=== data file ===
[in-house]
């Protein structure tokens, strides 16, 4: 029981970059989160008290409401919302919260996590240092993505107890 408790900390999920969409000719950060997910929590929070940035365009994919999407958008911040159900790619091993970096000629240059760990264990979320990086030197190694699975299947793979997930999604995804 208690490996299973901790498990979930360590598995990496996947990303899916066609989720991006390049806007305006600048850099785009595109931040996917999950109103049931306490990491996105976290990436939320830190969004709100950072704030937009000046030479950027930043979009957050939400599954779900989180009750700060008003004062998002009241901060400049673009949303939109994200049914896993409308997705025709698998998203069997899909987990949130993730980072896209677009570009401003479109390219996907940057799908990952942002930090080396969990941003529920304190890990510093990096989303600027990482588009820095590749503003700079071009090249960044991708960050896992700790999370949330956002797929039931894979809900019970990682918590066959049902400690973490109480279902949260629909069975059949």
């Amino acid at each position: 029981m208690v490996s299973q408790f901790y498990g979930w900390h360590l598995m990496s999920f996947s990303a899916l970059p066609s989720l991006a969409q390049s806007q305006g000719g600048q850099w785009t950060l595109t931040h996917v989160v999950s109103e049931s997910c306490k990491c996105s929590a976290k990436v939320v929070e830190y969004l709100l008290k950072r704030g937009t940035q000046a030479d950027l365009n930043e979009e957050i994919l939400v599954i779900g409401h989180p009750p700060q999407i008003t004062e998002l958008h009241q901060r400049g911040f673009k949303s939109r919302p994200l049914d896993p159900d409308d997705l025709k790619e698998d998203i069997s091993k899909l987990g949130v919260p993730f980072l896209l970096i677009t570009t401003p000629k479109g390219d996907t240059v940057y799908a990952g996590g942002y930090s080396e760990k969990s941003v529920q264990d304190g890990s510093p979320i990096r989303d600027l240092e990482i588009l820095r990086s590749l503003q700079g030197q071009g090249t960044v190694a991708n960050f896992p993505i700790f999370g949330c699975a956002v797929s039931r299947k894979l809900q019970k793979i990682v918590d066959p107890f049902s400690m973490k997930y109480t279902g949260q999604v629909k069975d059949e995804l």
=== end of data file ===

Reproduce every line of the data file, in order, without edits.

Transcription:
[in-house]
């Protein structure tokens, strides 16, 4: 029981970059989160008290409401919302919260996590240092993505107890 408790900390999920969409000719950060997910929590929070940035365009994919999407958008911040159900790619091993970096000629240059760990264990979320990086030197190694699975299947793979997930999604995804 208690490996299973901790498990979930360590598995990496996947990303899916066609989720991006390049806007305006600048850099785009595109931040996917999950109103049931306490990491996105976290990436939320830190969004709100950072704030937009000046030479950027930043979009957050939400599954779900989180009750700060008003004062998002009241901060400049673009949303939109994200049914896993409308997705025709698998998203069997899909987990949130993730980072896209677009570009401003479109390219996907940057799908990952942002930090080396969990941003529920304190890990510093990096989303600027990482588009820095590749503003700079071009090249960044991708960050896992700790999370949330956002797929039931894979809900019970990682918590066959049902400690973490109480279902949260629909069975059949």
């Amino acid at each position: 029981m208690v490996s299973q408790f901790y498990g979930w900390h360590l598995m990496s999920f996947s990303a899916l970059p066609s989720l991006a969409q390049s806007q305006g000719g600048q850099w785009t950060l595109t931040h996917v989160v999950s109103e049931s997910c306490k990491c996105s929590a976290k990436v939320v929070e830190y969004l709100l008290k950072r704030g937009t940035q000046a030479d950027l365009n930043e979009e957050i994919l939400v599954i779900g409401h989180p009750p700060q999407i008003t004062e998002l958008h009241q901060r400049g911040f673009k949303s939109r919302p994200l049914d896993p159900d409308d997705l025709k790619e698998d998203i069997s091993k899909l987990g949130v919260p993730f980072l896209l970096i677009t570009t401003p000629k479109g390219d996907t240059v940057y799908a990952g996590g942002y930090s080396e760990k969990s941003v529920q264990d304190g890990s510093p979320i990096r989303d600027l240092e990482i588009l820095r990086s590749l503003q700079g030197q071009g090249t960044v190694a991708n960050f896992p993505i700790f999370g949330c699975a956002v797929s039931r299947k894979l809900q019970k793979i990682v918590d066959p107890f049902s400690m973490k997930y109480t279902g949260q999604v629909k069975d059949e995804l």